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Kenyan School Helps Teenage Mothers Forced out of Classes


FILE - Serene Haven secondary school founder Elizabeth Wanjiru talks to Josephine Wanjiru, 19, who carries her child outside a dormitory at the Serene Haven secondary school, accommodating pregnant girls and teenage mothers with their babies in Nyeri, Kenya January 20, 2021.
Kenyan School Gives Second Chance to Teenage Mothers Forced Out of Classes
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The Serene Haven private school in central Kenya is giving teenage mothers and pregnant girls a second chance to finish their education.

Many of the girls, between the ages of 13 and 19, were forced out of their local schools.

In a normal year, about 13,000 pregnant girls are forced to stop going to school, government research shows. That is likely to increase this year.

Aid groups say COVID-19 restrictions closed schools and led to an increase in teenage pregnancies and sexual abuse.

Seventeen-year-old Emily said she was assaulted by a man who had promised to teach her while classes were closed. She asked not to be identified by her full name to protect her privacy.

Emily is now six months pregnant. She said her mother would not let her go back to school. “She was worried ... they would be mean to me or tease me,” she added.

Then Emily met Elizabeth Wanjiru Muriuki. The former social worker started Serene Haven, which provides child care and counseling services to the girls. Serene Haven opened in January when other Kenyan schools reopened.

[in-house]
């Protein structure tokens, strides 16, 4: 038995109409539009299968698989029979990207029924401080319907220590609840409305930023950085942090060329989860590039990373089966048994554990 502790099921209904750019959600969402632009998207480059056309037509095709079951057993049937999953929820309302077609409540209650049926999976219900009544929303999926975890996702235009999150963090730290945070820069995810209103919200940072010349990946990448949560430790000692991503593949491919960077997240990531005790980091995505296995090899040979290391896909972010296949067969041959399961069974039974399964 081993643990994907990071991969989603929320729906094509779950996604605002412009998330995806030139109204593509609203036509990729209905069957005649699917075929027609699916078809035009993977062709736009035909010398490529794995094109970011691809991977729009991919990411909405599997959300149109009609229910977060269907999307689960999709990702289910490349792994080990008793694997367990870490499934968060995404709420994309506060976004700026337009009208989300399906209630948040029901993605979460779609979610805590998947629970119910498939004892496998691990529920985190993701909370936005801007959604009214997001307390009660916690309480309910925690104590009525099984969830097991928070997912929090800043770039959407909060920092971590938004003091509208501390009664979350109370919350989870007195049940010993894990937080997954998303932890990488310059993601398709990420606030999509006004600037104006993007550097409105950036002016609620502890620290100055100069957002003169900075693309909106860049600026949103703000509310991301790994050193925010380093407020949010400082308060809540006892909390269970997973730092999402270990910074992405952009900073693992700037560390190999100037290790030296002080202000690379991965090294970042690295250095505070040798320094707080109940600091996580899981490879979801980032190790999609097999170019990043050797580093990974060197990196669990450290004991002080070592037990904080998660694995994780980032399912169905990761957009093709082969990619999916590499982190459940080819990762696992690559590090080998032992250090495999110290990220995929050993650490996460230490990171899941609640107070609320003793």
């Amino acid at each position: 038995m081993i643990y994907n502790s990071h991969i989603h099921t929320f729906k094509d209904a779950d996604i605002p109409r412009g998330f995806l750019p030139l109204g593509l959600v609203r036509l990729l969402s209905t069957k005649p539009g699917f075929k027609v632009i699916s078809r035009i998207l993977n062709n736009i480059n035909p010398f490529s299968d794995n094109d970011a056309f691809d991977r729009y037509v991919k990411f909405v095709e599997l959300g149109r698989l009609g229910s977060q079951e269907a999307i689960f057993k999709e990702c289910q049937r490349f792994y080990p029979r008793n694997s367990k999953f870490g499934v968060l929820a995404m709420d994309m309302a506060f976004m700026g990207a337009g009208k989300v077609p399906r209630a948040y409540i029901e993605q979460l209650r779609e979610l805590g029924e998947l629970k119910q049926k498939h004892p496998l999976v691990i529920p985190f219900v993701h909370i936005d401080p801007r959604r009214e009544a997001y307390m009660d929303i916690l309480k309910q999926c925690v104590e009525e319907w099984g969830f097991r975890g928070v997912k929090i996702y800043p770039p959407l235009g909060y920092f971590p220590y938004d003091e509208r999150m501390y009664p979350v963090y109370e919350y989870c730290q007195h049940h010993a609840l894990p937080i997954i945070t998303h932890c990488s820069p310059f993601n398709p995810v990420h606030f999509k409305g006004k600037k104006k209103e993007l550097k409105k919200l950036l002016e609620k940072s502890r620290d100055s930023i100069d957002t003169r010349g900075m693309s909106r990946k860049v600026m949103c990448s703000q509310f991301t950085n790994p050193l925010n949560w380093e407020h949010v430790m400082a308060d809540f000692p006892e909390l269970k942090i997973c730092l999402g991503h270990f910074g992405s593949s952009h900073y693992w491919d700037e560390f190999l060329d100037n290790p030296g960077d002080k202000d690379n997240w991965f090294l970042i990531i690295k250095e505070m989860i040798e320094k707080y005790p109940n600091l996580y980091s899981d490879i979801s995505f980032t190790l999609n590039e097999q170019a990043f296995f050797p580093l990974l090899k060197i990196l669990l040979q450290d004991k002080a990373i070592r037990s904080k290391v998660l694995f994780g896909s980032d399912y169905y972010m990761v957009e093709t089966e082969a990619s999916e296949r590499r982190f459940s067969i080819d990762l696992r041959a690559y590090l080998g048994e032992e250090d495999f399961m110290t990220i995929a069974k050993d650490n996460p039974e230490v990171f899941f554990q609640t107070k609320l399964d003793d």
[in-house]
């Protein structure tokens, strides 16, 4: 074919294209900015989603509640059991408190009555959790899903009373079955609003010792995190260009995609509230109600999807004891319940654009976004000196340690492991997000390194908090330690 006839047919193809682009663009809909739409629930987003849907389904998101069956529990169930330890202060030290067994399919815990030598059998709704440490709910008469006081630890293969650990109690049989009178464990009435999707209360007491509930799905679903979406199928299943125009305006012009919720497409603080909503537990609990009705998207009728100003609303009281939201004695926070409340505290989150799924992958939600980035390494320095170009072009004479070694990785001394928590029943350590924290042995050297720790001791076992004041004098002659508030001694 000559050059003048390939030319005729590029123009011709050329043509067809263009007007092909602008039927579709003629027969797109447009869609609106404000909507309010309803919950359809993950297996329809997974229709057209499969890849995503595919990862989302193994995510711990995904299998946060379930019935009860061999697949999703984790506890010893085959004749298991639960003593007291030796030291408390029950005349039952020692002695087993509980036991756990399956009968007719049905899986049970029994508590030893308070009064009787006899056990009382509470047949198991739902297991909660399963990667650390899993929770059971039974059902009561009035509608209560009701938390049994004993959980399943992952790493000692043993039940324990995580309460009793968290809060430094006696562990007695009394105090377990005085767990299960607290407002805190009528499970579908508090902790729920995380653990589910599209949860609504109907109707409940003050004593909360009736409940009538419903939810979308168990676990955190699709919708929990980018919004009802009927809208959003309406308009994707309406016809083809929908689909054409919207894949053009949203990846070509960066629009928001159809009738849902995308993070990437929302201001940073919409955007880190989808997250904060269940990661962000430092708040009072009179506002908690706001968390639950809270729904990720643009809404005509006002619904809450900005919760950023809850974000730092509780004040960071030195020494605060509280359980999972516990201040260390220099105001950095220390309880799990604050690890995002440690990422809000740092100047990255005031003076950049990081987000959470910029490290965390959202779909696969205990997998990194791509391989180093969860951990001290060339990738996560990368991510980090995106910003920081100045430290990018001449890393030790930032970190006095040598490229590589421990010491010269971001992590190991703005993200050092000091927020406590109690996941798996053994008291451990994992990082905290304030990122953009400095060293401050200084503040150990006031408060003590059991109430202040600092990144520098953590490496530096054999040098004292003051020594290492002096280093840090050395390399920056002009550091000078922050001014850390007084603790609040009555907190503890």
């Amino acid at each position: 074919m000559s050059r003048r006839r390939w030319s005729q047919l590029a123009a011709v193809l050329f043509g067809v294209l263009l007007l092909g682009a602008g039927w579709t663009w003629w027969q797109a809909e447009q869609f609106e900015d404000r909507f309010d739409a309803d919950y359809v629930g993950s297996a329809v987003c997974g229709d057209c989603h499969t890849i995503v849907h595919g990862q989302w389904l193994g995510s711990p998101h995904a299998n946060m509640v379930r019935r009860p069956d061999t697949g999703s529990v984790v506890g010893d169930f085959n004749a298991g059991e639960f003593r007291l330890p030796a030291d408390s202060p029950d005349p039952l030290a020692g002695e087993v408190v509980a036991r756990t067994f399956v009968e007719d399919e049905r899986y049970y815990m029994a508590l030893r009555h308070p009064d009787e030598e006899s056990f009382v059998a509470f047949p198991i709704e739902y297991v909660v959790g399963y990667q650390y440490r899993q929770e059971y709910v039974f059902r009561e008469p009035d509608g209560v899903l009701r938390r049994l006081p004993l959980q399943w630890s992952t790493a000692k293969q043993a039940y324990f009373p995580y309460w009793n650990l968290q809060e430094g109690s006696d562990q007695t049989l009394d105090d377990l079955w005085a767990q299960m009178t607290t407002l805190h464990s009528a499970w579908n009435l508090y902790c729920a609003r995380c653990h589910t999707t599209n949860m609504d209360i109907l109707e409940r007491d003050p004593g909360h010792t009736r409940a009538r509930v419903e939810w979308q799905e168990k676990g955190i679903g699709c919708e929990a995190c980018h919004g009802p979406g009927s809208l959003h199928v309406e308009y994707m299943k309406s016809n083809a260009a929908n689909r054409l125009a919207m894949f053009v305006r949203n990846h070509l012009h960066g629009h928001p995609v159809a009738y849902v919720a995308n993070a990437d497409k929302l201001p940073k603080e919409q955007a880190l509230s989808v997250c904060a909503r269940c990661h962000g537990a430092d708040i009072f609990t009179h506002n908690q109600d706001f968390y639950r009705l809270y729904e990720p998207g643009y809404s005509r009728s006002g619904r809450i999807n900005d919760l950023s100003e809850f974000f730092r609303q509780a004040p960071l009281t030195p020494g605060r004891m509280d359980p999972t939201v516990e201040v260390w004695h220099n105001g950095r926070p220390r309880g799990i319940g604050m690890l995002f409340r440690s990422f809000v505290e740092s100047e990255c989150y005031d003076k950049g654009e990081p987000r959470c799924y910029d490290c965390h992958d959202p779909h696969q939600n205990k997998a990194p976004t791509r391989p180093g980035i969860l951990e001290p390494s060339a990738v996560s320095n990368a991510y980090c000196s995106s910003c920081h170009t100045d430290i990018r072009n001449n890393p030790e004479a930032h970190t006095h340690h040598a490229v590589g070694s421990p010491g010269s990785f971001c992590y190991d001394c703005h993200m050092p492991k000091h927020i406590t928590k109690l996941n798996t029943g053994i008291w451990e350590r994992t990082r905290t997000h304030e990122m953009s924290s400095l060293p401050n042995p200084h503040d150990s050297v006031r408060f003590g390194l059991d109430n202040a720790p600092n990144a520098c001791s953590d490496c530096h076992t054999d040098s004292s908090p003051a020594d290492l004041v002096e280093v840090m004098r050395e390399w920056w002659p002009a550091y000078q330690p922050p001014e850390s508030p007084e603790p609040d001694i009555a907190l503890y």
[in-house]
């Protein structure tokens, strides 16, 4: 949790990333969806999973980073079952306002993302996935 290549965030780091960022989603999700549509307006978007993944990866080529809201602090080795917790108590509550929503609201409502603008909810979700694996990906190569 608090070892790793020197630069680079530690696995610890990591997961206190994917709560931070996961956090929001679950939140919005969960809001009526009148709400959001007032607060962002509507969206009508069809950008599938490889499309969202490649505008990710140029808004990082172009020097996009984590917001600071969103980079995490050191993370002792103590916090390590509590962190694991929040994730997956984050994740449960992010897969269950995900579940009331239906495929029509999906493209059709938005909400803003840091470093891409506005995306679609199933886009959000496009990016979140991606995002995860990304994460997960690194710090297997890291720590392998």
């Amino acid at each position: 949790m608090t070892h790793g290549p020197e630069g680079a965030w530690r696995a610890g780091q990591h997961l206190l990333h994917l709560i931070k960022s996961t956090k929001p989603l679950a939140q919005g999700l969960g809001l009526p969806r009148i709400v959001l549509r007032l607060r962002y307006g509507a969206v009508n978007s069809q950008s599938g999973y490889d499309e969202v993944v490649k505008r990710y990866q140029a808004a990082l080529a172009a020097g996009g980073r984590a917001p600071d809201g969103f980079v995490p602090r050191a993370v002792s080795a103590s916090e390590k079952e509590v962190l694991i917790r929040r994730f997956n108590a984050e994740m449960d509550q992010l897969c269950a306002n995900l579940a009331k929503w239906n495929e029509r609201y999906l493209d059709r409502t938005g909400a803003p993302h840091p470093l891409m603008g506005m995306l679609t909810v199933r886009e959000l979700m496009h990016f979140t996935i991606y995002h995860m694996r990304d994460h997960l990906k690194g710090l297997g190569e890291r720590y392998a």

The young mothers walk through the library and other school buildings with their babies in their arms. There is an assistant available when needed, and the girls can take breaks to feed their children between lessons.

“We only have three babies who are over one year old. The rest of the babies and the rest of the pregnancies all happened during the COVID time,” said Muriuki.

FILE PHOTO: Josephine Wanjiru, 19, carries her child outside a class at the Serene Haven secondary school, accommodating pregnant girls and teenage mothers with their babies in Nyeri, Kenya January 20, 2021. REUTERS/Monicah Mwangi
FILE PHOTO: Josephine Wanjiru, 19, carries her child outside a class at the Serene Haven secondary school, accommodating pregnant girls and teenage mothers with their babies in Nyeri, Kenya January 20, 2021. REUTERS/Monicah Mwangi

Nineteen-year-old mother Josephine Wanjiru has been out of school for two years. Being at Serene Haven means she might reach her goal of becoming a nurse.

“I was very excited because I did not expect something like this,” said Wanjiru.

Muriuki was a teenage mother herself and went on to finish school and build a career.

“There are some girls who come here and are really downcast, they feel like this is the end of the world,” said Muriuki.

“I start with giving them my story ... they are really encouraged – like ‘Ah, if you can do it, we can also do it.’”

I’m Jonathan Evans.

Ayenat Mersie reported on this story for the Reuters news service. Jonathan Evans adapted this story for Learning English. Susan Shand was the editor.

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Words in This Story

assaultv. to violently attack someone or something

teasev. to laugh at and criticize someone in a way that is either friendly and playful or cruel and unkind

counselv. to give advice to someone

library – n. a place where books, magazines, and other materials such as videos and musical recordings are available for people to use or borrow

encouragev. to make someone more determined, hopeful, or confident

downcast - adj. not happy, confident, or hopeful

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